The teen groaned involuntarily, bringing his hands groggily up to his face even as the interruption of his sleep brought his eyes open by a sliver. As he did so, the irritating light immediately ceased, and Connor shut his eyes again, spots swimming under his eyelids even as his fingers moved to massage their corners.

“What the hell?” he croaked, still feeling half-asleep as he raised himself up in his bed, waiting for his eyes to stop stinging. Soon, the pain had mostly ebbed away, and Connor chanced opening his eyes again in order to find the someone or something responsible for his rude awakening.

His vision panned slowly across his modest bedroom and he noticed that, while not nearly bright enough compared to just before, the ambient light in his room was far more than the meager supply streaming in through the window from a pale moon. He then turned his gaze from the object-crammed shelves on the far side of the room, to the door leading out into the hallway, and it was then that the mystery deepened further. Underneath the crack between the door and the carpet, a soft glow emanated through from the other side without shifting or flickering in the slightest. It was just... there.

That’s not the hallway light... Connor could tell, it wasn’t the same color or shade.

His curiosity piqued for the moment, he lightly tossed back his bedsheets and swung his legs over the side, shivering as he did so as the cool night air greeted his exposed upper body. He paused for a moment in order to twist his body around at the waist, and was rewarded with a short series of pops and cracks from his back as his stored up tension was slightly relieved. He then did the same for his neck.

Satisfied, Connor stood up and walked slowly and silently up to the door, hand hovering over the handle. Gently, he pressed down, and with a muted squeak of the hinges, popped the door open by a small crack as he positioned himself to see through. The moment he did so, however, there was no source of light there to greet him, the hallway looking just as empty and dark as his bedroom.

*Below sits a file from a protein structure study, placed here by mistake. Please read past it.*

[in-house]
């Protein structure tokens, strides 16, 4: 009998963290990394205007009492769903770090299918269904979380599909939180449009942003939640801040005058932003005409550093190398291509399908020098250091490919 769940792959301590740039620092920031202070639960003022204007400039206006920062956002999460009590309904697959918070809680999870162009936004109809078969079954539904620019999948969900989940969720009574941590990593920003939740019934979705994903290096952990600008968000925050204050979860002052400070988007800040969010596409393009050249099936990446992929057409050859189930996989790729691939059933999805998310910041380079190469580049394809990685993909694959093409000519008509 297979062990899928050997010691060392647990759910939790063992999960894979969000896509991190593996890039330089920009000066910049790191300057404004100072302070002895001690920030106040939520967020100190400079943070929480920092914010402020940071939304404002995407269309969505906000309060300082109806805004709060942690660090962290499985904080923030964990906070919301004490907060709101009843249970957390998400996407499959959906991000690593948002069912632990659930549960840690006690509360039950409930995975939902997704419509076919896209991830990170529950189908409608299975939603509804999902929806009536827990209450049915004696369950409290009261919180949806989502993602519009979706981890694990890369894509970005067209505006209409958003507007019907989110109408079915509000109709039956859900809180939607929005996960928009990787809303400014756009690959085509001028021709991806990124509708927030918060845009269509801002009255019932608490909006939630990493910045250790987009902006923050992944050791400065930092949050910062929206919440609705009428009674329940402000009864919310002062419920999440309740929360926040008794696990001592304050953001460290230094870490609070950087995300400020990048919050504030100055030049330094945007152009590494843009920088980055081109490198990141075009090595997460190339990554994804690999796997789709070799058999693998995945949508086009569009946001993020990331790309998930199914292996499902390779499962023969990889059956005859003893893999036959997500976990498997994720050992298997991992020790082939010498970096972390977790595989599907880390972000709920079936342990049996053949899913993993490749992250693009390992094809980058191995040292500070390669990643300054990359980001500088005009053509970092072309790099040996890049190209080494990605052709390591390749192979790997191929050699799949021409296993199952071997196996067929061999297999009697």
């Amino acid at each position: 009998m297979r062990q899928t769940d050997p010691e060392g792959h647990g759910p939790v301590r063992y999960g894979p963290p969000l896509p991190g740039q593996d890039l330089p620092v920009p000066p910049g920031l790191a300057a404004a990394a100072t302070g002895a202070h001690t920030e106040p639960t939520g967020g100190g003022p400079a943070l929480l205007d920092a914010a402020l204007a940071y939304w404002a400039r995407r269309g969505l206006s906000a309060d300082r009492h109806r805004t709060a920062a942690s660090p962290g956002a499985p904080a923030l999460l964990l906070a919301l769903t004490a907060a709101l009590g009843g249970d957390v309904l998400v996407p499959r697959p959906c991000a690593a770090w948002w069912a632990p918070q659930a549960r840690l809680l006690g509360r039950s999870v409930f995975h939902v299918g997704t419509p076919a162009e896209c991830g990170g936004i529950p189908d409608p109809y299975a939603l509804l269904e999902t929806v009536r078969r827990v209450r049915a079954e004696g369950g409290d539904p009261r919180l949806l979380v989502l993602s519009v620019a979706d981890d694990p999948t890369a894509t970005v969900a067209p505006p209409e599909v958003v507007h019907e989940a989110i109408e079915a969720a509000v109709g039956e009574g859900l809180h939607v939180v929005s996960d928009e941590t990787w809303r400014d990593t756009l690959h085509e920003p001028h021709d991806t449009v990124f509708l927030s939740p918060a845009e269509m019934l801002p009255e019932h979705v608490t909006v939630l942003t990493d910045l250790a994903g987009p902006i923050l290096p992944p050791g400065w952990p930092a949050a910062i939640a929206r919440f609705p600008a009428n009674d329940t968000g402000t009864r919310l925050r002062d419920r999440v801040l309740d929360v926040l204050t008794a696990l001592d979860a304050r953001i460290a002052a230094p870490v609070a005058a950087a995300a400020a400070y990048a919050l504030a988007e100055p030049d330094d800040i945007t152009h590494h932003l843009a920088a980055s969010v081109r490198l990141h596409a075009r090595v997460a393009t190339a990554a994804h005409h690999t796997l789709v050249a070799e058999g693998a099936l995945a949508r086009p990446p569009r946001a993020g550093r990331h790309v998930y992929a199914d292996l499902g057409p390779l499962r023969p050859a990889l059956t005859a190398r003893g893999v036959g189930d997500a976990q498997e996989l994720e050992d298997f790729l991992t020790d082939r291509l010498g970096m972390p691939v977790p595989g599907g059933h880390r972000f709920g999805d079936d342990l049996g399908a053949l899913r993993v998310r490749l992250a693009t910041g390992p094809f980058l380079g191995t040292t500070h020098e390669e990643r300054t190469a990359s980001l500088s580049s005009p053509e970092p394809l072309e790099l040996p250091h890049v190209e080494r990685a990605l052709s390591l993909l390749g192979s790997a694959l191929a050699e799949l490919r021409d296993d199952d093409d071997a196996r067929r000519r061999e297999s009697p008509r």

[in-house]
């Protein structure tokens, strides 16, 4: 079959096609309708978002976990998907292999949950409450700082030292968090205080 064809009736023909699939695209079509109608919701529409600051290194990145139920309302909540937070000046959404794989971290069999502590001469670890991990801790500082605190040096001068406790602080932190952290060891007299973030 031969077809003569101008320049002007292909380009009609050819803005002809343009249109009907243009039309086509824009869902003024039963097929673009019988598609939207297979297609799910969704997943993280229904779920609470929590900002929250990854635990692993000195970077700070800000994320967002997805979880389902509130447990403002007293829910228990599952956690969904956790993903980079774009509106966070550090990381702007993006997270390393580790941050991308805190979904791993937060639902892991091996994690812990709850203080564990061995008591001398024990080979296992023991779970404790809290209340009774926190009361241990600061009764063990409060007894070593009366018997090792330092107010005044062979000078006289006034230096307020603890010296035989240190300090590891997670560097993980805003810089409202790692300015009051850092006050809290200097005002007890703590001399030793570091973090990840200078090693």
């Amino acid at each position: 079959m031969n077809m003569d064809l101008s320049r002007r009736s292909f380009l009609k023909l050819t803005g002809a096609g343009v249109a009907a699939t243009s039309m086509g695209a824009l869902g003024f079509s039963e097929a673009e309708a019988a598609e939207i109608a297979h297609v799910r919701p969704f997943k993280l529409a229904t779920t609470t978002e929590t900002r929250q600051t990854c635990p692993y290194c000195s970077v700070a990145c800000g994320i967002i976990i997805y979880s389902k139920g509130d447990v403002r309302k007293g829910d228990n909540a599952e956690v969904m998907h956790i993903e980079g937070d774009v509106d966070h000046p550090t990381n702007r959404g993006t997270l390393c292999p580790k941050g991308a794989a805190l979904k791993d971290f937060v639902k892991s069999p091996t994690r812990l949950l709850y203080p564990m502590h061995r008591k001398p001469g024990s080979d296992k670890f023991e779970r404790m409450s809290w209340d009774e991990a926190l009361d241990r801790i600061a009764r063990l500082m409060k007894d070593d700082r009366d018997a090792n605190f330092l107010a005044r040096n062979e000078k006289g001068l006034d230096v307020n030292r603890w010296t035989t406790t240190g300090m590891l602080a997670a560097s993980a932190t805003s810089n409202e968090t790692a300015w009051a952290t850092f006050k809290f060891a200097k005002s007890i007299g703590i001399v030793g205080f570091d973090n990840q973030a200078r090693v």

Thinking this strange, Connor propped the door open a few more inches and stuck his head out, looking from side to side. Even without his glasses, he could now see that same bothersome light now peeking around the corner from down the stairs into the kitchen.

Is it moving? he wondered, and decided then and there to voice his suspicions. “Mom? Dad? That you?” he called out into the house, to which he received only silence and stillness as his answer.

He turned to face the other end of the hallway, to the door that led to his parent’s bedroom, and found it still shut, with no signs of movement audible within. He instantly regretted raising his voice now, hoping that it wasn’t enough to rouse his parents if they were still asleep.

Connor brought his head back and closed the door without shutting it completely, contemplating his next move. He spared a glance at the alarm clock on the dresser, of which the digital readout had just ticked over to 12:03 AM. With a look of consternation, he peered at his bed, looking warm and inviting, then back to the door, behind which that eerie glow had somehow returned, peeking through around the cracks.

That cinches it. I’m investigating.

And with that, Connor stepped over to his closet, reaching in to grasp a plain white T-shirt off of a random hanger. He threw on the shirt as he walked to his dresser, fished a clean pair of socks from one of the drawers and slipped them on. Summarily dressed, he grabbed his glasses off his bedside and put them on, the world around him once again crisp and clear. Before setting out, he had a brief thought.